Sunday, September 29, 2013

Breaking Up With ‘Breaking Bad’ Is Hard for Albuquerque

ONE afternoon last winter, a man with a shaved head walked into Twisters, a burrito joint in Albuquerque. He was wearing a yellow helmet and Hazmat suit and carrying a gas mask. He put on the mask, struck various poses throughout the restaurant and then sidled up to the counter to buy a burrito topped with French fries, one of the restaurant’s specialties.

At a different fast-food restaurant, the manager might have been alarmed. But this particular one had doubled as Los Pollos Hermanos, the chicken joint owned by a ruthless leader of a methamphetamine cartel in “Breaking Bad,” the AMC television series.

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Such fan fervor — in this case, impersonating the show’s main character, a chemistry-teacher-turned-meth-cook named Walter White — had become routine. In fact, during one week this month, 117 fans from places as disparate as northern France, the Cayman Islands, Baton Rouge, La., and Kalispell, Mont., signed the hefty “Breaking Bad” guest book perched on the Twisters counter near the soda machine.


The show, which won three Emmy Awards this year, including its first for best drama series, began filming in 2007 in Albuquerque, a city long overshadowed in tourism by Santa Fe, its smaller neighbor to the north. Over the next six years, however, as the series showcased Albuquerque’s grit and high-desert beauty, the city became a star in its own right and an entire “Breaking Bad” economy sprang up.

But now, with the series finale to be broadcast Sunday night — filming concluded in April — the future is uncertain for the many businesses that have come to rely on the show for sales.

During the show’s run, the production directly employed an average of 200 people, said Wayne Rauschenberger, chief operating officer at Albuquerque Studios, the 28-acre facility where much of the show was filmed. Beyond that, there were lumber yards, antique stores, limousine companies, hotels, caterers and others performing ancillary functions. Residents were hired as extras, and homeowners and businesses were paid for filming privileges.

The set decorator Michael Flowers says he patronized antique stores when designing sets, recalling that he spent $20,000 on scrap metal at a local salvage yard while building the show’s meth-lab set. Mr. Flowers described his philosophy as: “Don’t shop at chains. Go to ma-and-pa stores; keep the money in Albuquerque.”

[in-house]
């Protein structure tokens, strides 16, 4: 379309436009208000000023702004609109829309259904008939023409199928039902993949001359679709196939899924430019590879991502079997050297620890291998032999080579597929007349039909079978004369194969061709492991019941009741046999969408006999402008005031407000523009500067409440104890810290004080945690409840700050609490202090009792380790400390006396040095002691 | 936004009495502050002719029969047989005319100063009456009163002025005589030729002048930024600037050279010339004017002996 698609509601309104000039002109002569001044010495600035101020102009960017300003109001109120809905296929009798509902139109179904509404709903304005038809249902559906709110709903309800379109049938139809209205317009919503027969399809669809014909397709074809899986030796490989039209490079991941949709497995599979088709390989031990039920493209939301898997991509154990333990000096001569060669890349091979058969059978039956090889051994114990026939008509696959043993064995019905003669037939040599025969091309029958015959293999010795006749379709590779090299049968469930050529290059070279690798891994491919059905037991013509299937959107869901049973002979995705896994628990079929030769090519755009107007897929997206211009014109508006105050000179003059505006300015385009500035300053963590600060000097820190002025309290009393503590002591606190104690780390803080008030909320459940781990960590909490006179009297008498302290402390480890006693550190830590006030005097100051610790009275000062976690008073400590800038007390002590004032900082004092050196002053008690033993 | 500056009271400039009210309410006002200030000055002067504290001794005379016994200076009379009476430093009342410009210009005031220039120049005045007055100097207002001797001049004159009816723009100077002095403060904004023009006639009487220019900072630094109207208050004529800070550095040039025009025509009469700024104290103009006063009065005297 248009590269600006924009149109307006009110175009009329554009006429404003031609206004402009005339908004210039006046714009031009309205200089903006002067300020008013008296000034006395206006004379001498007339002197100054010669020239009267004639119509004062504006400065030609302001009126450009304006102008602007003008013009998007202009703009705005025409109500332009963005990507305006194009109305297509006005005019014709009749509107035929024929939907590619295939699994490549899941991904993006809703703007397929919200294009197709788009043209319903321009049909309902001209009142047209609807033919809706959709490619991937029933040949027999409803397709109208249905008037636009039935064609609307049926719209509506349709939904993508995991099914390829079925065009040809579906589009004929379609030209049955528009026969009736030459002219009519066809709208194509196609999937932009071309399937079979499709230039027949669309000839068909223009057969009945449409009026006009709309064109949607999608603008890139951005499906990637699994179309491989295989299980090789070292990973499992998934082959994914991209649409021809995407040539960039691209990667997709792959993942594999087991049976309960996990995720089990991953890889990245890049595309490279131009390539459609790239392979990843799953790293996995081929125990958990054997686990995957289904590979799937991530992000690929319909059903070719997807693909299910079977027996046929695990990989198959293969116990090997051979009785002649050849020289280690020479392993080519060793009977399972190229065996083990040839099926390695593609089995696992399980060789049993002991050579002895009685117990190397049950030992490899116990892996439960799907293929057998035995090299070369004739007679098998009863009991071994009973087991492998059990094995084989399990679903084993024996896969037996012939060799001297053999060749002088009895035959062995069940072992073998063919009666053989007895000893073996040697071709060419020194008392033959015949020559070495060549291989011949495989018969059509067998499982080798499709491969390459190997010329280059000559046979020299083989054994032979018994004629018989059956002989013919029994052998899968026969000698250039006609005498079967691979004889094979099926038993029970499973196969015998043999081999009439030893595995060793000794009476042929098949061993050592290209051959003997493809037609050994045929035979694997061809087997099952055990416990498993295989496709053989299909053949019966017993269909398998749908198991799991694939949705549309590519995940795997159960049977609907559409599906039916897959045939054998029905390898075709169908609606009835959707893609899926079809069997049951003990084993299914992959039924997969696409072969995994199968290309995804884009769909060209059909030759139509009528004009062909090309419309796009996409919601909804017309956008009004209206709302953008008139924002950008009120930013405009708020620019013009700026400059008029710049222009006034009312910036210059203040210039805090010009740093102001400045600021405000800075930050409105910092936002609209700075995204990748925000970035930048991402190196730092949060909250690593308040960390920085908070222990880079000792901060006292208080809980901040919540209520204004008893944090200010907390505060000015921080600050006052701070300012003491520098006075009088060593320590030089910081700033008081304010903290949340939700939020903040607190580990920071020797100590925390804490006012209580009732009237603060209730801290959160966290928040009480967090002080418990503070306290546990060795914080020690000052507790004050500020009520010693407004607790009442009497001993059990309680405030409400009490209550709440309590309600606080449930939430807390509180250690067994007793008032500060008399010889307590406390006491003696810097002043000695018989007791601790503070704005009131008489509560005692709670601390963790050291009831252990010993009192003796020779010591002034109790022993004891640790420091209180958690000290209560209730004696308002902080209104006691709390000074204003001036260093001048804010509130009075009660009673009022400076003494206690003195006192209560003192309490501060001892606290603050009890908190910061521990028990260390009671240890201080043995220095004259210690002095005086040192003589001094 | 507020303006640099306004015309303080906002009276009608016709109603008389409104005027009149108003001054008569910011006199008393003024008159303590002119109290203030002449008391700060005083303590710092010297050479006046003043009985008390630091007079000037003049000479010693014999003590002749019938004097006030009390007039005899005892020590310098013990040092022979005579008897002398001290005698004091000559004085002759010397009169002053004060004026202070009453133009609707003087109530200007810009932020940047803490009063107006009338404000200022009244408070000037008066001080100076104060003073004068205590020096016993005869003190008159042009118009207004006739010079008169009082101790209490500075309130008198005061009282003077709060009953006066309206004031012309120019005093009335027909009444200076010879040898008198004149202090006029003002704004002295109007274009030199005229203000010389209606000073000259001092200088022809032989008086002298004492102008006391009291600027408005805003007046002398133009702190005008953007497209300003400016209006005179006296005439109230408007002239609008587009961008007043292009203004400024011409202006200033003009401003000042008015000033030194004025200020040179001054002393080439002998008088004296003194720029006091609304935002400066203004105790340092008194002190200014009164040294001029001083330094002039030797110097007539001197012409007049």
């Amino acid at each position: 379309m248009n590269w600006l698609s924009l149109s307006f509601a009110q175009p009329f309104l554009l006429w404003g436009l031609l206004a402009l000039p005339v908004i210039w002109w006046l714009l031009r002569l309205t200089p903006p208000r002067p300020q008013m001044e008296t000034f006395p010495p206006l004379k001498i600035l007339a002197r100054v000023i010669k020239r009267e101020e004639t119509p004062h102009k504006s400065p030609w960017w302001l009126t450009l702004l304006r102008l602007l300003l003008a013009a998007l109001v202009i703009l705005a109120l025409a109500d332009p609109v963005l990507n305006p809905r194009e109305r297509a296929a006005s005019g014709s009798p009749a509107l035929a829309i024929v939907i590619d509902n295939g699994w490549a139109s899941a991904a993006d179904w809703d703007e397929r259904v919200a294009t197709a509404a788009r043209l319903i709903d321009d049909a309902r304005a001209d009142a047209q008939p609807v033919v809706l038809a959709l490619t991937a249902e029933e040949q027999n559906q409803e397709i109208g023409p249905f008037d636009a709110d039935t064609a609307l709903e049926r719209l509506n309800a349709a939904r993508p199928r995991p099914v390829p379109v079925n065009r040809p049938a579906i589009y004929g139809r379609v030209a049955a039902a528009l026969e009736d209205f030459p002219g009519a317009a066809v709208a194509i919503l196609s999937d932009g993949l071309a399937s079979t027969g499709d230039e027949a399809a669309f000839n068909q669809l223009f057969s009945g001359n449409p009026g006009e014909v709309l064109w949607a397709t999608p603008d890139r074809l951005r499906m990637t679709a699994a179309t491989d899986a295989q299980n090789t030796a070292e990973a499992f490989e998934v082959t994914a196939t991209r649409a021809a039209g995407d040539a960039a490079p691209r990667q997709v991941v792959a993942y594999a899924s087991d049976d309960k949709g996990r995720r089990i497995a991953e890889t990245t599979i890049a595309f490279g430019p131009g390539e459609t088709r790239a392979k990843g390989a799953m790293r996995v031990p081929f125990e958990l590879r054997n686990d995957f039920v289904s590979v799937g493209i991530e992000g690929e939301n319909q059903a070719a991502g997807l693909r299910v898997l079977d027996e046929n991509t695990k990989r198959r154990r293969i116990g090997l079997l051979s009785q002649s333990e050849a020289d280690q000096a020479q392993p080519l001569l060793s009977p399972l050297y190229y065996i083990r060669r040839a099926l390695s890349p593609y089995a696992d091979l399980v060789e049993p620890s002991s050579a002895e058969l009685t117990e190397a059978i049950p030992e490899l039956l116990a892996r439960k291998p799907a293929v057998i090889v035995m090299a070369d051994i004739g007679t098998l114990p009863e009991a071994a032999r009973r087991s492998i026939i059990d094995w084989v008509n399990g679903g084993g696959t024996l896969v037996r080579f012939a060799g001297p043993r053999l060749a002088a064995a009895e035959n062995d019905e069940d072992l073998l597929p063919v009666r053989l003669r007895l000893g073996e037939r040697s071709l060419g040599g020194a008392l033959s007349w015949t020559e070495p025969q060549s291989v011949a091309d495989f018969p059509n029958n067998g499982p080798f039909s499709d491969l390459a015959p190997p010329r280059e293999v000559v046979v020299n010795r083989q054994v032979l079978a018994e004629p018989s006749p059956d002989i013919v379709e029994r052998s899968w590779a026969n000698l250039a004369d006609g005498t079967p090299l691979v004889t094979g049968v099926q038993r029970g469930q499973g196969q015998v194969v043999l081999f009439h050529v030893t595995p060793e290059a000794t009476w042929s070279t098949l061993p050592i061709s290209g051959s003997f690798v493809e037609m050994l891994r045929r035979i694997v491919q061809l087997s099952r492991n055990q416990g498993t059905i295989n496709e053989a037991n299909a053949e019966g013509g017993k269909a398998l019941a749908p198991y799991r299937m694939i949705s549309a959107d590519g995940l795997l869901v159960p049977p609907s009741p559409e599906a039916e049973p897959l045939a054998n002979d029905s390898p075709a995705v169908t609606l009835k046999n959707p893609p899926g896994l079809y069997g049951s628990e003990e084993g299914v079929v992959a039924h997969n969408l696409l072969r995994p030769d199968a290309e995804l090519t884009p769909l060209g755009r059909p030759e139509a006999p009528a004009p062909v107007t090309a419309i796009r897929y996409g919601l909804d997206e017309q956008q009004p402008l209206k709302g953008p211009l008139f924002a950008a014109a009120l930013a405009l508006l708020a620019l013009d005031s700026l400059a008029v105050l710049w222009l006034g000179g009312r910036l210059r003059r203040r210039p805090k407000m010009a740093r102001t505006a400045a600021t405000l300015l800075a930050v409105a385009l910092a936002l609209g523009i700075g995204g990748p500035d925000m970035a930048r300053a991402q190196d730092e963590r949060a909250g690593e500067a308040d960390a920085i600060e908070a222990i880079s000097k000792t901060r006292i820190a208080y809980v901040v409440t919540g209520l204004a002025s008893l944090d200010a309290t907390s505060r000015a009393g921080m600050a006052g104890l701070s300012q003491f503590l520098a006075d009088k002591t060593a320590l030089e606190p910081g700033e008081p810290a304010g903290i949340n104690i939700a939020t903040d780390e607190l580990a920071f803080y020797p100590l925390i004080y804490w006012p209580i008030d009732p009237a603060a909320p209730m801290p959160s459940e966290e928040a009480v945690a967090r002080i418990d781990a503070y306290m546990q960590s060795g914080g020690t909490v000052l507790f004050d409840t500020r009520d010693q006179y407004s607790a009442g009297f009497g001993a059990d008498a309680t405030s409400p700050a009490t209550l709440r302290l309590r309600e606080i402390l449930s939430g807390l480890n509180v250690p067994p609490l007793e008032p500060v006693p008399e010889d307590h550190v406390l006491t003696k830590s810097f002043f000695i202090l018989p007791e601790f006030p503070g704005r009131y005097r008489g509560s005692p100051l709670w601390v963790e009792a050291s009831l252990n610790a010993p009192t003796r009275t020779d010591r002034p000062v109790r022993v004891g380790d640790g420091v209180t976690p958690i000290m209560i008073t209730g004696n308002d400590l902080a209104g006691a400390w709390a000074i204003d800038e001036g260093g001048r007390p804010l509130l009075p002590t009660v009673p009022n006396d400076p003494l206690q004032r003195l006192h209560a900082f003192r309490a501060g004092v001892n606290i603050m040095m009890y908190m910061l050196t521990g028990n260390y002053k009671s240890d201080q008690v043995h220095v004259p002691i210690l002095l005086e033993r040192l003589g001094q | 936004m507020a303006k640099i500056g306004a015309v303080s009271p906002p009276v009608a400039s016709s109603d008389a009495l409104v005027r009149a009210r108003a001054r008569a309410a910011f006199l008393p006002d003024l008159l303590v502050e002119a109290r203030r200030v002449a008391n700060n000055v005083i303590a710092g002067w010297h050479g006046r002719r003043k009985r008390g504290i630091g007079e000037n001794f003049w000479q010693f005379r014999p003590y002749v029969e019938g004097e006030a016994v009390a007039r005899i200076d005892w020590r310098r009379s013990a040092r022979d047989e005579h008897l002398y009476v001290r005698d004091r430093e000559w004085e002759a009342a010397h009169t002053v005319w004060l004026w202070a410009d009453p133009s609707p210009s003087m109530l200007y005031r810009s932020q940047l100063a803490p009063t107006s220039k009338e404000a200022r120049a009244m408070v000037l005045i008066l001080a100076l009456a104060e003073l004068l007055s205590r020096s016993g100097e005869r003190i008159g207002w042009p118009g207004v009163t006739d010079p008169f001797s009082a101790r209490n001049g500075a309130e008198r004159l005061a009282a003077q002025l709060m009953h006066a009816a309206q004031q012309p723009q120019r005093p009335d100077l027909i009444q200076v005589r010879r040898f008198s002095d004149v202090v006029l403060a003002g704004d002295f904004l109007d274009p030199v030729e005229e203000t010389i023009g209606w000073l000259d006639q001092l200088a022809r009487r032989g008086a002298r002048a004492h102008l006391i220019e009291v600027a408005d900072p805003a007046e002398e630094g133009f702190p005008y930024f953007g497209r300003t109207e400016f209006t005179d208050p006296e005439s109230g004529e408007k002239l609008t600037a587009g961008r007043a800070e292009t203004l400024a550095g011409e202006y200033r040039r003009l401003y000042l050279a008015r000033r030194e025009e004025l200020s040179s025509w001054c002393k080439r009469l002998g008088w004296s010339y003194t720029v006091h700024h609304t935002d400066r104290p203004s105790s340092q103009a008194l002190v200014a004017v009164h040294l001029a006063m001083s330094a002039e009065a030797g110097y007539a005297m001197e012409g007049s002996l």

The series’ creator, Vince Gilligan, routinely incorporated local spots into filming. He has been widely quoted as saying Albuquerque became a central character in the show. As the show’s popularity surged — about 6.6 million viewers tuned in last Sunday — so did Albuquerque’s.

“ ‘Breaking Bad’ became such a phenomenon that it helped in other areas such as tourism,” says Nick Maniatis, director of the New Mexico State Film Office. “You wouldn’t think that would be the case for a show about meth. But it was shot so beautifully. They did such a great job showing different areas of our state.”

When tourists began streaming in, they sought out the aesthetically ordinary places they had seen on screen, like the Twisters restaurant and the house that serves as Walter White’s home. In 2012, ABQ Trolley Co. began highlighting such locations in a weekly tour that now runs from April to October; it routinely sells out. Earlier this year, two other companies began leading competing bicycle and limousine tours.

Many more fans make their way to the landmarks on their own. Fran Padilla, owner of the house whose exterior and swimming pool were used as the White family home, counted more than 2,000 gawkers outside her window in August and September. She keeps tabs on visitors by using a pair of binoculars to scour their license plates, and occasionally emerges to introduce herself.

Originally from Brooklyn, Mrs. Padilla has lived in the house with her husband for 40 years. When the show’s location scout knocked on their door before the pilot was filmed, “it was like winning a lottery,” she says. “With all the homes in Albuquerque, they picked ours?”

She declined to divulge how much the production paid out, except to say: “It didn’t make us rich, but it was nice. Extra money is always nice.”

The fact that four and a half of the show’s five seasons are available on Netflix allows it to continue drawing new viewers, beyond its huge TV following. That gives Mrs. Padilla and others faith that its drawing power for Albuquerque won’t be just a fad.

Others have doubts. Debbie Ball, who owns the Candy Lady, believes that the boom will fade in a year’s time. She has been churning out blue rock candy meant to resemble the special blue meth manufactured by Walter White in the show. The candy was used as a prop in the first two seasons of “Breaking Bad,” and she now sells it to tourists in what she calls “dollar dime bags.” She estimates she has sold 35,000 bags since August 2012.

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